After using AdBlock Plus (ABP) for years, I decided to try a custom hosts file for ad blocking instead for a bit. Searching for “Adblock Plus vs. hosts file” produces nothing but forum posts and very few actual comparisons; this should help fix that. The central issue addressed is here is whether in-browser ad block is better that hosts file ad blocking. For this, I’ve selected the most commonly used/best of breed solution for each and compared them based on my experiences with both.
- High granularity: wild cards allow blocking of specific section(s) of a domain instead of the entire domain.
- Can be enabled or disabled per site.
- Easily accessible browser based UI.
- Intuitive UI.
- Can interactively block elements onscreen.
- Very actively developed.
- Filters updated on a daily basis.
- Is open source.
- Changing lists or lists subscriptions or otherwise editing rules does not disrupt internet connection.
- Subscription change effects are seen in real time.
- Very high RAM penalty (~35% in Win64 Firefox 36.0a1 on Windows 8.1).
- Works only in the browser; don’t block ads elsewhere.
- Can seriously break browser functionality.
- Slows browser and PC down because every element URL request has to be checked against blocking rules first, which holds up everything else while that happens.
- No RAM penalty.
- No CPU penalty.
- Blocks ads across the entire OS, not just the browser.
- Don’t break browser functionality.
- Very low granularity: can block entire domains only.
- Can’t be enabled or disabled per site.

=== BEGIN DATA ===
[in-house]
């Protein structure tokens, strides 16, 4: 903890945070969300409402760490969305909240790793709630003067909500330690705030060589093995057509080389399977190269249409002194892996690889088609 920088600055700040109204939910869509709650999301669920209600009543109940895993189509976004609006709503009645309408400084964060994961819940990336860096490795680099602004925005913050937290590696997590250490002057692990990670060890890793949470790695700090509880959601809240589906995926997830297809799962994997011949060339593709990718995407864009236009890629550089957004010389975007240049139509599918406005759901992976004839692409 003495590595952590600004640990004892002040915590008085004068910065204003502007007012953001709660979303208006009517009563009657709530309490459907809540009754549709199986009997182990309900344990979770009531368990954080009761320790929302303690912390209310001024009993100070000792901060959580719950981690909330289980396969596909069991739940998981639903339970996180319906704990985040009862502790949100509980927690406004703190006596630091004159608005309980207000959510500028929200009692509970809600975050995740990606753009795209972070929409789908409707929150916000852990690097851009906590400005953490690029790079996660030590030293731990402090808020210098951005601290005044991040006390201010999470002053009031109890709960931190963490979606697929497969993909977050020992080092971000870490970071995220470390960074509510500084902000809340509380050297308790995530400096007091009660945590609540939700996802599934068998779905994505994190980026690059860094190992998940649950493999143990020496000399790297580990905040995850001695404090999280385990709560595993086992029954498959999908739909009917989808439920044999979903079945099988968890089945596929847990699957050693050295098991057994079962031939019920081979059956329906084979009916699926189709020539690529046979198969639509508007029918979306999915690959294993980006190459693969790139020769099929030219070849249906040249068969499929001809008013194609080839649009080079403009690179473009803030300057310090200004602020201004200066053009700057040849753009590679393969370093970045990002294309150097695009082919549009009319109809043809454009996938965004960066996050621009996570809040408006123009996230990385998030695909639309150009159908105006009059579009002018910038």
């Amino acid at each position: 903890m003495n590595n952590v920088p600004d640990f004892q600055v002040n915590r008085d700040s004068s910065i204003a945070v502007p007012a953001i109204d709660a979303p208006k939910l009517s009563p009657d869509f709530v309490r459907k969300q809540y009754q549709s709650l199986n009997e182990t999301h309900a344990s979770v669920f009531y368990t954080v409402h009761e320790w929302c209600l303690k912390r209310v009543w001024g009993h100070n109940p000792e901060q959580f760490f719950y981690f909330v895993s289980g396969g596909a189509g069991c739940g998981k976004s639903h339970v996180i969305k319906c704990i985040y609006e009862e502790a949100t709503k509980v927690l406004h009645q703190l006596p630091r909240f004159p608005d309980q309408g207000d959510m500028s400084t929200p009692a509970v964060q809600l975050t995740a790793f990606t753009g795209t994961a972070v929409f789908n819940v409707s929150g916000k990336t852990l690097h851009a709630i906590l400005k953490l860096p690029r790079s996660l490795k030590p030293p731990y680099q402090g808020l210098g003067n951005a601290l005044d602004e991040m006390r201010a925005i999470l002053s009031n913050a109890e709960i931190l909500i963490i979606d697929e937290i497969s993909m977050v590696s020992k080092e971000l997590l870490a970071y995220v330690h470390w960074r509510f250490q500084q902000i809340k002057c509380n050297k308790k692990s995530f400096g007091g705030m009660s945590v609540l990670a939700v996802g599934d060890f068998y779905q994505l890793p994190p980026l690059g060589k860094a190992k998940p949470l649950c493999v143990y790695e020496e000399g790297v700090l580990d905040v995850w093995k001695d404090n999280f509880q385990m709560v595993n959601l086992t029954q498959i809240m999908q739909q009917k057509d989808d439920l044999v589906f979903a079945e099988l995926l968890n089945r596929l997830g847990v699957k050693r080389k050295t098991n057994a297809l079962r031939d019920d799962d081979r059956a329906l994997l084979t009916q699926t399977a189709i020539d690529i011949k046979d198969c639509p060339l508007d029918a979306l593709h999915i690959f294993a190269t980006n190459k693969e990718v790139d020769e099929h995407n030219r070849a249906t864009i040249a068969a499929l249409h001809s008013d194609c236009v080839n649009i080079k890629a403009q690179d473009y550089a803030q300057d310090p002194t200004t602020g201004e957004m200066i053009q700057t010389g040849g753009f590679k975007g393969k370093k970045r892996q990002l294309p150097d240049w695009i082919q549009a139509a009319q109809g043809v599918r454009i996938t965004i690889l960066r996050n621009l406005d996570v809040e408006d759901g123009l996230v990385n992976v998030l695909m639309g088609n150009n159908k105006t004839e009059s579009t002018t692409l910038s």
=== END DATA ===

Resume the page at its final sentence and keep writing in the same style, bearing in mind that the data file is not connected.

- Less accessible UI than ABP.
- Less intuitive UI than ABP.
- Cannot interactively block elements onscreen.
- Less actively developed than ABP.
- Hosts files updated significantly less frequently than ABP lists.
- Lots of false positives that break website functionality, e.g. sharing buttons and social logins can disappear.
- Still lets quite a few ads through.
- Is closed source.
- Changing the hosts file can (temporarily) disrupt your internet connection.
- Delete Entry in the hosts file editor often fails after the first use per session.
HostsMan’s main advantage is its lower resource overhead. Sadly, said lower resource usage doesn’t translate into particularly faster page loads or browser performance from a superficial user perspective, and so isn’t nearly enough to overcome its numerous other shortcomings. Ironically, some pages do seem to load slower with HostsMan than they do with ABP. The latter’s better UI and UX make it the winner.